Jury deliberations begin in sex abuse and forced labor trial

NEW YORK (AP) — A jury began deliberating Tuesday on the fate of a man accused of exploiting college friends of his daughter for free work and millions of dollars after convincing them that they had poisoned or wronged him and had to take revenge.

The Manhattan federal court jury began weighing evidence of racketeering, sex trafficking, conspiracy, forced labor and other charges against Lawrence Ray after several hours of closing arguments over two days.

The jurors went home without reaching a verdict after deliberating for less than an hour.

Ray, 62, most often described as ‘Larry’ by trial witnesses over the past month, could face life in prison if convicted of physically and mentally abusing students to take control for what one prosecutor called a desire for power. , money and sex.

Although he did not testify, Ray maintained through his lawyers that he was not guilty of the charges of abusing several students he met after moving into his dorm. daughter at Sarah Lawrence College in the fall of 2010.

One testified that Ray had encouraged her into prostitution and paid him the proceeds of sex work as compensation for poisoning him. She said she paid Ray $2.5 million over a four-year period, giving him between $10,000 and $50,000 a week.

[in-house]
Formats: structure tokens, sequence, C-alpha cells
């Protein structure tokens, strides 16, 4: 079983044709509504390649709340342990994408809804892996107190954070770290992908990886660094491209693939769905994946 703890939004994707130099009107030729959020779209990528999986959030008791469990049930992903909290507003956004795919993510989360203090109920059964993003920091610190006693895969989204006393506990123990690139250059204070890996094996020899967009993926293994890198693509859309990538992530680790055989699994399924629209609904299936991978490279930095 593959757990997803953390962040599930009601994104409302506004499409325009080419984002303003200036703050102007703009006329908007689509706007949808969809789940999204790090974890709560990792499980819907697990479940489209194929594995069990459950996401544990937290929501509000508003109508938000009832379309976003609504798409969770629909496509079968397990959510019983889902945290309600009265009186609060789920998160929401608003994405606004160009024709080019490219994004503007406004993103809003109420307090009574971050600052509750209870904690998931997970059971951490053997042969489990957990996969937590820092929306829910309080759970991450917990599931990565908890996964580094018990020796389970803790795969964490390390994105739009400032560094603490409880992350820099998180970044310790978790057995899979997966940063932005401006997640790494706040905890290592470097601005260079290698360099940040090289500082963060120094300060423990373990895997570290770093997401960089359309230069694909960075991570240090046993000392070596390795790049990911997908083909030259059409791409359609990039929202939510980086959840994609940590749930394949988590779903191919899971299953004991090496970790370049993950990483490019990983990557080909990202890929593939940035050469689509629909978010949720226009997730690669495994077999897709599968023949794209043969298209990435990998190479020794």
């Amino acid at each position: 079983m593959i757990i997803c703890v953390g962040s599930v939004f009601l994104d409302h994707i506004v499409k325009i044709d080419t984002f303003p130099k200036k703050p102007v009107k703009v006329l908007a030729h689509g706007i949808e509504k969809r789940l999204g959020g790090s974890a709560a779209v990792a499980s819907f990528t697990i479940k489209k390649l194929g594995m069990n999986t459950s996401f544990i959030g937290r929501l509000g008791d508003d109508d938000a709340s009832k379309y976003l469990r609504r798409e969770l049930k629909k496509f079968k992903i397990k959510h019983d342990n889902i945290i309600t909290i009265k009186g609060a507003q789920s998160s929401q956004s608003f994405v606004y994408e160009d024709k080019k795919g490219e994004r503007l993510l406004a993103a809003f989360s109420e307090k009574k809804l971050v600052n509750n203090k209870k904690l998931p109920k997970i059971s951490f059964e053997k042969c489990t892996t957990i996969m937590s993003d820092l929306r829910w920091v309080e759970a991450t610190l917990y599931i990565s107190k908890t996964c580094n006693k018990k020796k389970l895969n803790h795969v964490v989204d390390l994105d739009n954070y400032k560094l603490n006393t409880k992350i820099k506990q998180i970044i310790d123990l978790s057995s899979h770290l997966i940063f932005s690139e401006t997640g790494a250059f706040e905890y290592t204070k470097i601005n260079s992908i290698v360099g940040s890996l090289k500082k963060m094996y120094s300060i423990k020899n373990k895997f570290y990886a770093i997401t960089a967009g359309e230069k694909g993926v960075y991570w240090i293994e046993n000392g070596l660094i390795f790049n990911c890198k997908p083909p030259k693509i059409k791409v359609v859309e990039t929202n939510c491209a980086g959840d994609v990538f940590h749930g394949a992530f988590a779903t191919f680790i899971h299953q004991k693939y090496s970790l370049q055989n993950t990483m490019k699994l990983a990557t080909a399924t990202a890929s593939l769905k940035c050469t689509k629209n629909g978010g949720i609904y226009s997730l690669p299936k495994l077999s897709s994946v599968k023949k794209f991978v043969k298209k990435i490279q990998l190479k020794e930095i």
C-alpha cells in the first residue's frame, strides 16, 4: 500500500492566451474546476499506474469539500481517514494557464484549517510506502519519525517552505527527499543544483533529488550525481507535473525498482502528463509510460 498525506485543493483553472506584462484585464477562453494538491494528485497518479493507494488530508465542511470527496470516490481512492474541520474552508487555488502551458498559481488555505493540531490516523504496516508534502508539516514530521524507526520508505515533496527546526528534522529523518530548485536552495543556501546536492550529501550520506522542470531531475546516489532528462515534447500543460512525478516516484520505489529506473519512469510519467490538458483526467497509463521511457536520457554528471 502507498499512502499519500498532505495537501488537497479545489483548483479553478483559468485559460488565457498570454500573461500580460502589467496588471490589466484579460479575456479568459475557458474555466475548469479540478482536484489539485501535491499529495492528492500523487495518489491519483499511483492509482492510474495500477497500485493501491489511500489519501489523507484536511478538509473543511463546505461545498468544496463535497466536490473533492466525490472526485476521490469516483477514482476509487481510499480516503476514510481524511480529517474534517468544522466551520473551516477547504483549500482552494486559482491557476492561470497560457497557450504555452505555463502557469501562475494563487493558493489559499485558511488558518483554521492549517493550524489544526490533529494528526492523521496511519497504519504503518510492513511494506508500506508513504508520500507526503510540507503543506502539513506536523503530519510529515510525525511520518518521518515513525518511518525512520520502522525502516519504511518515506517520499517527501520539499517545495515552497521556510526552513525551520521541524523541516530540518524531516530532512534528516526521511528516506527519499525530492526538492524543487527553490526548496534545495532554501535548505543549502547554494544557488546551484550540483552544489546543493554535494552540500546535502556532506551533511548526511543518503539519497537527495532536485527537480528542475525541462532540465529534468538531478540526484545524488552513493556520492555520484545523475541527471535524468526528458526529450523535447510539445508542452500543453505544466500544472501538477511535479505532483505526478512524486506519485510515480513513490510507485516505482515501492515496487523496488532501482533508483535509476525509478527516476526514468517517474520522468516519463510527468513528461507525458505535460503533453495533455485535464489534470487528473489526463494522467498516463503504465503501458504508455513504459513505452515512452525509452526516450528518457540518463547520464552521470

Closing arguments concluded on Tuesday before Judge Lewis J. Liman instructed jurors on the law they must follow during deliberations.

In a rebuttal summary, Assistant U.S. Attorney Danielle Sassoon slammed the defense for saying multiple victims lied on the witness stand about their experiences for the better part of a decade with Ray.

The judge warned jurors that prosecutors used ‘strong language’ in his rebuttal, but should keep in mind that defense attorney Marne Lenox and other attorneys did not act in a manner inappropriate in their pleadings. Lenox said the woman-turned-prostitute had “struggled for years” to tell the truth.

“Counsel’s tactics and methods in this case were appropriate,” he said. “Each lawyer was just doing their job.”

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